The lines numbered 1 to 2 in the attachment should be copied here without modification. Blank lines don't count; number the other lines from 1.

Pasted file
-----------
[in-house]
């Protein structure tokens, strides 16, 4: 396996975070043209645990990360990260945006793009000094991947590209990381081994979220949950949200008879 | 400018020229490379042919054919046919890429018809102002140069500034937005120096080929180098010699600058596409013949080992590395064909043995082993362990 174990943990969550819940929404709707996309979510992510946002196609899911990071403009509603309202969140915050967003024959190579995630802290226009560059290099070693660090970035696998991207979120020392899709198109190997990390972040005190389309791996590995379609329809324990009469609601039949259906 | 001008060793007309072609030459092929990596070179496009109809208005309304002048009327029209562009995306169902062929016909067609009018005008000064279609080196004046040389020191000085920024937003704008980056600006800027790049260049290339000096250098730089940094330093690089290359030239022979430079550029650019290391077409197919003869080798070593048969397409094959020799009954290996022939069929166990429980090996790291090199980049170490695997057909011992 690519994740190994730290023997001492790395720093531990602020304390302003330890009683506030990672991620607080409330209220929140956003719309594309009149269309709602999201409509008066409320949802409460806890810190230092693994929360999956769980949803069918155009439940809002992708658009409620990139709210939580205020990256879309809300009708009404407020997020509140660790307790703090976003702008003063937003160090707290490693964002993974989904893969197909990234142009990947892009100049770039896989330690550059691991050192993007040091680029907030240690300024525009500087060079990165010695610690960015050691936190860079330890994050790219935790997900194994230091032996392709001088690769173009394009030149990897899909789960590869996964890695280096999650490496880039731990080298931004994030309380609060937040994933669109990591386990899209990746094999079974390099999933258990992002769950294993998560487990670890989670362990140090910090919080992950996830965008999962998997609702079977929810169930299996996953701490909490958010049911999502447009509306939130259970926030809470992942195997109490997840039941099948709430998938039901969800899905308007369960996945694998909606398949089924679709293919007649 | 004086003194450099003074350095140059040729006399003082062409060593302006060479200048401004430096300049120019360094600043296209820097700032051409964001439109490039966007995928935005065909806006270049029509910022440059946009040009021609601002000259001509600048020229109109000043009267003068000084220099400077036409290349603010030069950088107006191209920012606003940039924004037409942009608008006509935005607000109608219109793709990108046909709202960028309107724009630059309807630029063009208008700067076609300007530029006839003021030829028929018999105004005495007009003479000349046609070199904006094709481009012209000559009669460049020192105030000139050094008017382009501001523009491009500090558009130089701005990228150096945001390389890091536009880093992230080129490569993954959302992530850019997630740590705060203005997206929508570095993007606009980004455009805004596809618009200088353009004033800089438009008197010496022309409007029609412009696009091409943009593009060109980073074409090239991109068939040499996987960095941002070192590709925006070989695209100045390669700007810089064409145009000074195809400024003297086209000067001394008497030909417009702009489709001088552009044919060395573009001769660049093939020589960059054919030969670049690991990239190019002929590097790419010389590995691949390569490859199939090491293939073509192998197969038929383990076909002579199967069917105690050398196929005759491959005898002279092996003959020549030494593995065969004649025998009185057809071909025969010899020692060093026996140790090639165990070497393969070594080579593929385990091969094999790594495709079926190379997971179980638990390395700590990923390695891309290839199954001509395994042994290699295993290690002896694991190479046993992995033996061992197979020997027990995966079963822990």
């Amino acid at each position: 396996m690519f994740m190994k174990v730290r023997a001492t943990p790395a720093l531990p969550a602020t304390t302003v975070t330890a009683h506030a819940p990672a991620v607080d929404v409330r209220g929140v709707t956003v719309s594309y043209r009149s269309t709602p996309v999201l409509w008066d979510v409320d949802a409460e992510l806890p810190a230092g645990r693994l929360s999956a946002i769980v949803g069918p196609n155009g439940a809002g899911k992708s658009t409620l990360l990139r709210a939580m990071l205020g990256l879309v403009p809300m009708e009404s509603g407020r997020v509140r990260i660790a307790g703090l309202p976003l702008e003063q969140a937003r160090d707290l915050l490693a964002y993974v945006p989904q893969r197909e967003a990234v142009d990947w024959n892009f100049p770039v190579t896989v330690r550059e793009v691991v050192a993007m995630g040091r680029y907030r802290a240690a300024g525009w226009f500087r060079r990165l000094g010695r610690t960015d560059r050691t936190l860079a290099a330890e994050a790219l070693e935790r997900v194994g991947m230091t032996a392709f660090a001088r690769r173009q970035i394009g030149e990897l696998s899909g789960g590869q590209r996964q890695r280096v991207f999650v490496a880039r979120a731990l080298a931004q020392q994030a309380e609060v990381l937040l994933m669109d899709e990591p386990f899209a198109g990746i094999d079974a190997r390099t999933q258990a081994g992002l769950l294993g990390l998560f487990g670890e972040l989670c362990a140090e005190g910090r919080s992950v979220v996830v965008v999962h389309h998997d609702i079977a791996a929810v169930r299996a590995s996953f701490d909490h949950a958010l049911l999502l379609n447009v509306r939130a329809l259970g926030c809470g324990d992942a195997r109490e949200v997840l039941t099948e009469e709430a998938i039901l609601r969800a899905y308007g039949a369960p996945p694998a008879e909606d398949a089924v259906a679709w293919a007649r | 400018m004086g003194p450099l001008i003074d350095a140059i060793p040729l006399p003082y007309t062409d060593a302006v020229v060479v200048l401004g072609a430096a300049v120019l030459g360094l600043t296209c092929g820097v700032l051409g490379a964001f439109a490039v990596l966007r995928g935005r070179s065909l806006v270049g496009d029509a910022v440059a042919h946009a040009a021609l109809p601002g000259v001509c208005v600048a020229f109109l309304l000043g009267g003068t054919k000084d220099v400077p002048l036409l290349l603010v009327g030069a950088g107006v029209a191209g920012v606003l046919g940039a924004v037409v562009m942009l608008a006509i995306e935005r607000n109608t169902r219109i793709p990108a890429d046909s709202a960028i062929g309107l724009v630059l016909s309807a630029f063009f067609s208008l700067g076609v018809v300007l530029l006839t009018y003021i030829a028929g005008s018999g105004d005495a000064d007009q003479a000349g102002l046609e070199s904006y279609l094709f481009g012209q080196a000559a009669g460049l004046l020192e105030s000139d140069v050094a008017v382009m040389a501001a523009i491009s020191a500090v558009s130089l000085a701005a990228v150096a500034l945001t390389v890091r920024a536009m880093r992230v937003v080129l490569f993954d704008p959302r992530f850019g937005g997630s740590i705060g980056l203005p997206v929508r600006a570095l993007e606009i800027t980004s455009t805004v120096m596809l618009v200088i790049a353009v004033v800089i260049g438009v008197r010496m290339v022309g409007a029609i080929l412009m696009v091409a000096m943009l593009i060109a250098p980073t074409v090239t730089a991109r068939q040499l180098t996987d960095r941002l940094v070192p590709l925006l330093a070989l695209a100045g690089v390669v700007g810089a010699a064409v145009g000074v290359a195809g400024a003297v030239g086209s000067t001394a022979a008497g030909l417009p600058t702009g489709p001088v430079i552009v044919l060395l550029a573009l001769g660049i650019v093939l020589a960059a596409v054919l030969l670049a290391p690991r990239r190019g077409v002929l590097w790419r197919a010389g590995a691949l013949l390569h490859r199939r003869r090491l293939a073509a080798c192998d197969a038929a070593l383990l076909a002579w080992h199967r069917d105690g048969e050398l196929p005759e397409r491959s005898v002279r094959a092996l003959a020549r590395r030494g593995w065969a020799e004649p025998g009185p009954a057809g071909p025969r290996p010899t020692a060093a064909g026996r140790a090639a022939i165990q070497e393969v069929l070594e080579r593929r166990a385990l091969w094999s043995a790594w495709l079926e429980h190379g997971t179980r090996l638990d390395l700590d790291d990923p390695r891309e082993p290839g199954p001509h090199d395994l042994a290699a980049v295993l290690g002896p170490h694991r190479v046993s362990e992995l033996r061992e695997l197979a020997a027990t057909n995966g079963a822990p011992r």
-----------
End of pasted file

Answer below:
[in-house]
């Protein structure tokens, strides 16, 4: 396996975070043209645990990360990260945006793009000094991947590209990381081994979220949950949200008879 | 400018020229490379042919054919046919890429018809102002140069500034937005120096080929180098010699600058596409013949080992590395064909043995082993362990 174990943990969550819940929404709707996309979510992510946002196609899911990071403009509603309202969140915050967003024959190579995630802290226009560059290099070693660090970035696998991207979120020392899709198109190997990390972040005190389309791996590995379609329809324990009469609601039949259906 | 001008060793007309072609030459092929990596070179496009109809208005309304002048009327029209562009995306169902062929016909067609009018005008000064279609080196004046040389020191000085920024937003704008980056600006800027790049260049290339000096250098730089940094330093690089290359030239022979430079550029650019290391077409197919003869080798070593048969397409094959020799009954290996022939069929166990429980090996790291090199980049170490695997057909011992 690519994740190994730290023997001492790395720093531990602020304390302003330890009683506030990672991620607080409330209220929140956003719309594309009149269309709602999201409509008066409320949802409460806890810190230092693994929360999956769980949803069918155009439940809002992708658009409620990139709210939580205020990256879309809300009708009404407020997020509140660790307790703090976003702008003063937003160090707290490693964002993974989904893969197909990234142009990947892009100049770039896989330690550059691991050192993007040091680029907030240690300024525009500087060079990165010695610690960015050691936190860079330890994050790219935790997900194994230091032996392709001088690769173009394009030149990897899909789960590869996964890695280096999650490496880039731990080298931004994030309380609060937040994933669109990591386990899209990746094999079974390099999933258990992002769950294993998560487990670890989670362990140090910090919080992950996830965008999962998997609702079977929810169930299996996953701490909490958010049911999502447009509306939130259970926030809470992942195997109490997840039941099948709430998938039901969800899905308007369960996945694998909606398949089924679709293919007649 | 004086003194450099003074350095140059040729006399003082062409060593302006060479200048401004430096300049120019360094600043296209820097700032051409964001439109490039966007995928935005065909806006270049029509910022440059946009040009021609601002000259001509600048020229109109000043009267003068000084220099400077036409290349603010030069950088107006191209920012606003940039924004037409942009608008006509935005607000109608219109793709990108046909709202960028309107724009630059309807630029063009208008700067076609300007530029006839003021030829028929018999105004005495007009003479000349046609070199904006094709481009012209000559009669460049020192105030000139050094008017382009501001523009491009500090558009130089701005990228150096945001390389890091536009880093992230080129490569993954959302992530850019997630740590705060203005997206929508570095993007606009980004455009805004596809618009200088353009004033800089438009008197010496022309409007029609412009696009091409943009593009060109980073074409090239991109068939040499996987960095941002070192590709925006070989695209100045390669700007810089064409145009000074195809400024003297086209000067001394008497030909417009702009489709001088552009044919060395573009001769660049093939020589960059054919030969670049690991990239190019002929590097790419010389590995691949390569490859199939090491293939073509192998197969038929383990076909002579199967069917105690050398196929005759491959005898002279092996003959020549030494593995065969004649025998009185057809071909025969010899020692060093026996140790090639165990070497393969070594080579593929385990091969094999790594495709079926190379997971179980638990390395700590990923390695891309290839199954001509395994042994290699295993290690002896694991190479046993992995033996061992197979020997027990995966079963822990």